Chronic pain is a debilitating condition that can have an impact on various facets of interpersonal functioning. Although some studies have examined the extent to which family members are affected by an individual's chronic pain, none have examined patients' perceptions of feeling that they have become a burden to others. Research on self-perceived burden in different medical populations, such as cancer, amyotrophic lateral sclerosis, and stroke, has shown that it is associated with physical symptoms and, more robustly, with psychological difficulties and concerns. The present study examined the prevalence and predictors of self-perceived burden in a tertiary chronic pain sample. Participants were consecutive patients (N = 238) admitted to an outpatient, interdisciplinary, chronic pain management program at a rehabilitation hospital. At admission, participants completed a battery of psychometric questionnaires assessing self-perceived burden, as well as a number of clinically relevant constructs. Their significant others (n = 80) also completed a measure of caregiver burden. Self-perceived burden was a commonly reported experience among chronic pain patients, with more than 70% of participants endorsing clinically elevated levels. It was significantly correlated with pain intensity ratings, functional limitations, depressive symptoms, attachment anxiety, pain self-efficacy, and caregiver burden. Self-perceived burden was also correlated with an item assessing suicidal ideation. In a hierarchical regression model, depressive symptoms, pain self-efficacy, and adult attachment significantly predicted self-perceived burden after controlling for demographic and pain-related variables. In conclusion, self-perceived burden is a clinically relevant and commonly reported interpersonal experience in patients with longstanding pain.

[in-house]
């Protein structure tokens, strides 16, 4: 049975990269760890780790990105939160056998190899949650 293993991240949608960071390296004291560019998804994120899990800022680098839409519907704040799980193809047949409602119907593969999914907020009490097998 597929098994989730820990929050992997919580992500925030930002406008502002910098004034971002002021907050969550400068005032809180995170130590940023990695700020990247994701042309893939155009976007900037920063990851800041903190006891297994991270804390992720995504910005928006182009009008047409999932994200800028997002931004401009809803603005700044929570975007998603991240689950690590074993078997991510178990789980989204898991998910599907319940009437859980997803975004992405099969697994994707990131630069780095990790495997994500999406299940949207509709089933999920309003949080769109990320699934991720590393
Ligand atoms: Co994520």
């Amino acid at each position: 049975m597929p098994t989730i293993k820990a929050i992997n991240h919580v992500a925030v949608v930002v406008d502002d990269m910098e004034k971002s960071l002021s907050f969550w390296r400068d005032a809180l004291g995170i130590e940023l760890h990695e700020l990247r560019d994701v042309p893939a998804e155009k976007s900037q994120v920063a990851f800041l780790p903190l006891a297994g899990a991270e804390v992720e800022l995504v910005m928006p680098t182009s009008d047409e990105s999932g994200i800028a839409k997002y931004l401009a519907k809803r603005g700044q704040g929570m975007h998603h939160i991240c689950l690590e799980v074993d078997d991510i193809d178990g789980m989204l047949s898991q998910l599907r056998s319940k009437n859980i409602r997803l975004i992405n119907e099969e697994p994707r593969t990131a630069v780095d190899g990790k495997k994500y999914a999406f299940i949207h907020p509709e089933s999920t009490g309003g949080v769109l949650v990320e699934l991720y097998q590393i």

Cites: J Gen Intern Med. 2001 Sep;16(9):606-1311556941